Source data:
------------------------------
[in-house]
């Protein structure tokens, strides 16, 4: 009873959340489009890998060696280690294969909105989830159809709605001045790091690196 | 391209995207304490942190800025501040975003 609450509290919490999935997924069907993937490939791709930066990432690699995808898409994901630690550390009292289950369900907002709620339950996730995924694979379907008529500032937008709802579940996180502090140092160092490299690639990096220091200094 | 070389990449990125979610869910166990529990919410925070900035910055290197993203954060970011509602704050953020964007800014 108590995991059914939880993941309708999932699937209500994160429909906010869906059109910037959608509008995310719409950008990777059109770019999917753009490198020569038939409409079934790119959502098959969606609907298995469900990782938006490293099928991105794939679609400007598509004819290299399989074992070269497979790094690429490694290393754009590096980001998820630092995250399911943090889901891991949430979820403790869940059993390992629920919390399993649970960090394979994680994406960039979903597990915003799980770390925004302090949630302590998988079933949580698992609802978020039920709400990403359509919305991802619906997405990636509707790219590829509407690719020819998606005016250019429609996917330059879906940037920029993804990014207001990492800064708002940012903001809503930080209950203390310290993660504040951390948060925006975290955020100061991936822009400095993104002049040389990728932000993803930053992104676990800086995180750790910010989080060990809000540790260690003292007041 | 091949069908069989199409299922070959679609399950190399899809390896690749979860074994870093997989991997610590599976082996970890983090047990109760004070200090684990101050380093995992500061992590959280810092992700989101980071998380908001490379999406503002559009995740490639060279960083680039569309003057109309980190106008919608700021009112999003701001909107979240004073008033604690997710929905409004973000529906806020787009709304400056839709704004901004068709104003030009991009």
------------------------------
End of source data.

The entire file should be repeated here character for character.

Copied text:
[in-house]
């Protein structure tokens, strides 16, 4: 009873959340489009890998060696280690294969909105989830159809709605001045790091690196 | 391209995207304490942190800025501040975003 609450509290919490999935997924069907993937490939791709930066990432690699995808898409994901630690550390009292289950369900907002709620339950996730995924694979379907008529500032937008709802579940996180502090140092160092490299690639990096220091200094 | 070389990449990125979610869910166990529990919410925070900035910055290197993203954060970011509602704050953020964007800014 108590995991059914939880993941309708999932699937209500994160429909906010869906059109910037959608509008995310719409950008990777059109770019999917753009490198020569038939409409079934790119959502098959969606609907298995469900990782938006490293099928991105794939679609400007598509004819290299399989074992070269497979790094690429490694290393754009590096980001998820630092995250399911943090889901891991949430979820403790869940059993390992629920919390399993649970960090394979994680994406960039979903597990915003799980770390925004302090949630302590998988079933949580698992609802978020039920709400990403359509919305991802619906997405990636509707790219590829509407690719020819998606005016250019429609996917330059879906940037920029993804990014207001990492800064708002940012903001809503930080209950203390310290993660504040951390948060925006975290955020100061991936822009400095993104002049040389990728932000993803930053992104676990800086995180750790910010989080060990809000540790260690003292007041 | 091949069908069989199409299922070959679609399950190399899809390896690749979860074994870093997989991997610590599976082996970890983090047990109760004070200090684990101050380093995992500061992590959280810092992700989101980071998380908001490379999406503002559009995740490639060279960083680039569309003057109309980190106008919608700021009112999003701001909107979240004073008033604690997710929905409004973000529906806020787009709304400056839709704004901004068709104003030009991009």